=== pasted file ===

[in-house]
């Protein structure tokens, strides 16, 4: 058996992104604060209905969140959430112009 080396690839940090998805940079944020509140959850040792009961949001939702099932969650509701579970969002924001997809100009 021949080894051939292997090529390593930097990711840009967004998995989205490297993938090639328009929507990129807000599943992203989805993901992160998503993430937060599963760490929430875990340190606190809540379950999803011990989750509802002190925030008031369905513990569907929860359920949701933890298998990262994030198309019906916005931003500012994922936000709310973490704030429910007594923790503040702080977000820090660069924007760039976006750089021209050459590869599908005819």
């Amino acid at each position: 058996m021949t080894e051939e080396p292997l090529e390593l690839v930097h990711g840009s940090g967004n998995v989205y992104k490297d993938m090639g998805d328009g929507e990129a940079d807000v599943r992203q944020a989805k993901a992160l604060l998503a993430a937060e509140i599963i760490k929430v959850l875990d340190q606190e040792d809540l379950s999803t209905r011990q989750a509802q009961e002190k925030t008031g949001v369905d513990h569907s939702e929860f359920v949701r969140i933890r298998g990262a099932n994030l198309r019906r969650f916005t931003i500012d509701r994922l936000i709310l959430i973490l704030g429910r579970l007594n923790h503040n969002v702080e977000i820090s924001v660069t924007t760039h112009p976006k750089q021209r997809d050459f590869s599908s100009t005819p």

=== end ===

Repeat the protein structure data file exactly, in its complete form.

[in-house]
């Protein structure tokens, strides 16, 4: 058996992104604060209905969140959430112009 080396690839940090998805940079944020509140959850040792009961949001939702099932969650509701579970969002924001997809100009 021949080894051939292997090529390593930097990711840009967004998995989205490297993938090639328009929507990129807000599943992203989805993901992160998503993430937060599963760490929430875990340190606190809540379950999803011990989750509802002190925030008031369905513990569907929860359920949701933890298998990262994030198309019906916005931003500012994922936000709310973490704030429910007594923790503040702080977000820090660069924007760039976006750089021209050459590869599908005819």
């Amino acid at each position: 058996m021949t080894e051939e080396p292997l090529e390593l690839v930097h990711g840009s940090g967004n998995v989205y992104k490297d993938m090639g998805d328009g929507e990129a940079d807000v599943r992203q944020a989805k993901a992160l604060l998503a993430a937060e509140i599963i760490k929430v959850l875990d340190q606190e040792d809540l379950s999803t209905r011990q989750a509802q009961e002190k925030t008031g949001v369905d513990h569907s939702e929860f359920v949701r969140i933890r298998g990262a099932n994030l198309r019906r969650f916005t931003i500012d509701r994922l936000i709310l959430i973490l704030g429910r579970l007594n923790h503040n969002v702080e977000i820090s924001v660069t924007t760039h112009p976006k750089q021209r997809d050459f590869s599908s100009t005819p």